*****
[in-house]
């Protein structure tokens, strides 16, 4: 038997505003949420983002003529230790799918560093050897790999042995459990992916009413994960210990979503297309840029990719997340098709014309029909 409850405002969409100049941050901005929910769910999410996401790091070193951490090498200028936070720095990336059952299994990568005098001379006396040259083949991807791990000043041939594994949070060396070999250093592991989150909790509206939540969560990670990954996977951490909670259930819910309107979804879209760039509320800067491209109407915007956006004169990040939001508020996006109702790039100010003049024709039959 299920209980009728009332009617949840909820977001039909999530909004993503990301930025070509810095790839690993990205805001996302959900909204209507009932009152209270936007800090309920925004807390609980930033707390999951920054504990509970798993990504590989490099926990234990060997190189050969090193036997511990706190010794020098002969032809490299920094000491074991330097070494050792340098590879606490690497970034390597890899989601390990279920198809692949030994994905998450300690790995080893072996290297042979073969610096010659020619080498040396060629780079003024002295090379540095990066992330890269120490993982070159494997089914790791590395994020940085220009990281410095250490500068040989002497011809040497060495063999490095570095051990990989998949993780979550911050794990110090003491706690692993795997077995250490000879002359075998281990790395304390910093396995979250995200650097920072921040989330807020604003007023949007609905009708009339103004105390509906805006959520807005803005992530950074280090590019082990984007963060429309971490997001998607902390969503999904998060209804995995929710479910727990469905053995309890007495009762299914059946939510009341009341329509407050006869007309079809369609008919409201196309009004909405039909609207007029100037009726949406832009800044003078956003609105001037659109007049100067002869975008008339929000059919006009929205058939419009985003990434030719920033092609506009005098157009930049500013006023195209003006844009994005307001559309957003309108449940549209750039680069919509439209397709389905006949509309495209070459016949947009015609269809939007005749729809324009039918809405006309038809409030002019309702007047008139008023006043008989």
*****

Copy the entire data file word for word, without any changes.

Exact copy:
[in-house]
């Protein structure tokens, strides 16, 4: 038997505003949420983002003529230790799918560093050897790999042995459990992916009413994960210990979503297309840029990719997340098709014309029909 409850405002969409100049941050901005929910769910999410996401790091070193951490090498200028936070720095990336059952299994990568005098001379006396040259083949991807791990000043041939594994949070060396070999250093592991989150909790509206939540969560990670990954996977951490909670259930819910309107979804879209760039509320800067491209109407915007956006004169990040939001508020996006109702790039100010003049024709039959 299920209980009728009332009617949840909820977001039909999530909004993503990301930025070509810095790839690993990205805001996302959900909204209507009932009152209270936007800090309920925004807390609980930033707390999951920054504990509970798993990504590989490099926990234990060997190189050969090193036997511990706190010794020098002969032809490299920094000491074991330097070494050792340098590879606490690497970034390597890899989601390990279920198809692949030994994905998450300690790995080893072996290297042979073969610096010659020619080498040396060629780079003024002295090379540095990066992330890269120490993982070159494997089914790791590395994020940085220009990281410095250490500068040989002497011809040497060495063999490095570095051990990989998949993780979550911050794990110090003491706690692993795997077995250490000879002359075998281990790395304390910093396995979250995200650097920072921040989330807020604003007023949007609905009708009339103004105390509906805006959520807005803005992530950074280090590019082990984007963060429309971490997001998607902390969503999904998060209804995995929710479910727990469905053995309890007495009762299914059946939510009341009341329509407050006869007309079809369609008919409201196309009004909405039909609207007029100037009726949406832009800044003078956003609105001037659109007049100067002869975008008339929000059919006009929205058939419009985003990434030719920033092609506009005098157009930049500013006023195209003006844009994005307001559309957003309108449940549209750039680069919509439209397709389905006949509309495209070459016949947009015609269809939007005749729809324009039918809405006309038809409030002019309702007047008139008023006043008989």